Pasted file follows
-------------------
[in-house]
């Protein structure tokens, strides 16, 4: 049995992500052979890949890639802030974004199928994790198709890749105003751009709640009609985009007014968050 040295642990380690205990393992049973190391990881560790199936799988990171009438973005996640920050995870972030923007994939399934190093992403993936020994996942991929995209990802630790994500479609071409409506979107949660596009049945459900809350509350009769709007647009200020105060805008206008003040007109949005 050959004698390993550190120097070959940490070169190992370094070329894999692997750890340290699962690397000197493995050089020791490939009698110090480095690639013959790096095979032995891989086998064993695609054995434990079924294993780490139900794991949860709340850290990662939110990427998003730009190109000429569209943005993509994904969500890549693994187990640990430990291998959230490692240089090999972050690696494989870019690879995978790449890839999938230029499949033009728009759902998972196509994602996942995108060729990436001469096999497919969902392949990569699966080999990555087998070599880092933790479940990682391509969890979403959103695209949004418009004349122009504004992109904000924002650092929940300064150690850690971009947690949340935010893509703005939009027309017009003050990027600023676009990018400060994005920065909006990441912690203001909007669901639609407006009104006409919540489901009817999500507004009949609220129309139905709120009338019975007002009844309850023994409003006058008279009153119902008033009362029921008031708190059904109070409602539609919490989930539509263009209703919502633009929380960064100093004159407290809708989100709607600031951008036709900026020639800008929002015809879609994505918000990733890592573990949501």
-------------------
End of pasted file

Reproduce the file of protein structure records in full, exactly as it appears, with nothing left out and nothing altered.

[in-house]
């Protein structure tokens, strides 16, 4: 049995992500052979890949890639802030974004199928994790198709890749105003751009709640009609985009007014968050 040295642990380690205990393992049973190391990881560790199936799988990171009438973005996640920050995870972030923007994939399934190093992403993936020994996942991929995209990802630790994500479609071409409506979107949660596009049945459900809350509350009769709007647009200020105060805008206008003040007109949005 050959004698390993550190120097070959940490070169190992370094070329894999692997750890340290699962690397000197493995050089020791490939009698110090480095690639013959790096095979032995891989086998064993695609054995434990079924294993780490139900794991949860709340850290990662939110990427998003730009190109000429569209943005993509994904969500890549693994187990640990430990291998959230490692240089090999972050690696494989870019690879995978790449890839999938230029499949033009728009759902998972196509994602996942995108060729990436001469096999497919969902392949990569699966080999990555087998070599880092933790479940990682391509969890979403959103695209949004418009004349122009504004992109904000924002650092929940300064150690850690971009947690949340935010893509703005939009027309017009003050990027600023676009990018400060994005920065909006990441912690203001909007669901639609407006009104006409919540489901009817999500507004009949609220129309139905709120009338019975007002009844309850023994409003006058008279009153119902008033009362029921008031708190059904109070409602539609919490989930539509263009209703919502633009929380960064100093004159407290809708989100709607600031951008036709900026020639800008929002015809879609994505918000990733890592573990949501």